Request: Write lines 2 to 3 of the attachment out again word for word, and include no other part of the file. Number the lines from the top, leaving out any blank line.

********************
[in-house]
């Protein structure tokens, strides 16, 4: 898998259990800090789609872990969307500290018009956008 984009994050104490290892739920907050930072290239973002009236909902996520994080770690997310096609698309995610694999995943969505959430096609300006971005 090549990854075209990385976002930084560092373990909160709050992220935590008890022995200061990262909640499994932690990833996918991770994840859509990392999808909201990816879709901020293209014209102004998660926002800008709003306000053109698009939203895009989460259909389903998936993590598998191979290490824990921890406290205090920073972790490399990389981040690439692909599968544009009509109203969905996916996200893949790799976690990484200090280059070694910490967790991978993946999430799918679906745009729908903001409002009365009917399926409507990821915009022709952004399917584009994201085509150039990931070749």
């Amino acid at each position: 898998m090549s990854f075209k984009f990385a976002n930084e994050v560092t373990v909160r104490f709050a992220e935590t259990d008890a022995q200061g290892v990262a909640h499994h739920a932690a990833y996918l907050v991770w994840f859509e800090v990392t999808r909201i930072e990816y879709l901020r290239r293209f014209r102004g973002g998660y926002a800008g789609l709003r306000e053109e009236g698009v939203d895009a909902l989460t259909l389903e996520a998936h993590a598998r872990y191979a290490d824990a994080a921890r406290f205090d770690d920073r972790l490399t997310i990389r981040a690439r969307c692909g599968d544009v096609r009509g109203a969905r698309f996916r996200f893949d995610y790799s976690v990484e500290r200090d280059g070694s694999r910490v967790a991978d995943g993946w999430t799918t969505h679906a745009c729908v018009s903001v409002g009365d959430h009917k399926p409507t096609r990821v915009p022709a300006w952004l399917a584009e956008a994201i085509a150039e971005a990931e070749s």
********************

């Protein structure tokens, strides 16, 4: 898998259990800090789609872990969307500290018009956008 984009994050104490290892739920907050930072290239973002009236909902996520994080770690997310096609698309995610694999995943969505959430096609300006971005 090549990854075209990385976002930084560092373990909160709050992220935590008890022995200061990262909640499994932690990833996918991770994840859509990392999808909201990816879709901020293209014209102004998660926002800008709003306000053109698009939203895009989460259909389903998936993590598998191979290490824990921890406290205090920073972790490399990389981040690439692909599968544009009509109203969905996916996200893949790799976690990484200090280059070694910490967790991978993946999430799918679906745009729908903001409002009365009917399926409507990821915009022709952004399917584009994201085509150039990931070749």
């Amino acid at each position: 898998m090549s990854f075209k984009f990385a976002n930084e994050v560092t373990v909160r104490f709050a992220e935590t259990d008890a022995q200061g290892v990262a909640h499994h739920a932690a990833y996918l907050v991770w994840f859509e800090v990392t999808r909201i930072e990816y879709l901020r290239r293209f014209r102004g973002g998660y926002a800008g789609l709003r306000e053109e009236g698009v939203d895009a909902l989460t259909l389903e996520a998936h993590a598998r872990y191979a290490d824990a994080a921890r406290f205090d770690d920073r972790l490399t997310i990389r981040a690439r969307c692909g599968d544009v096609r009509g109203a969905r698309f996916r996200f893949d995610y790799s976690v990484e500290r200090d280059g070694s694999r910490v967790a991978d995943g993946w999430t799918t969505h679906a745009c729908v018009s903001v409002g009365d959430h009917k399926p409507t096609r990821v915009p022709a300006w952004l399917a584009e956008a994201i085509a150039e971005a990931e070749s």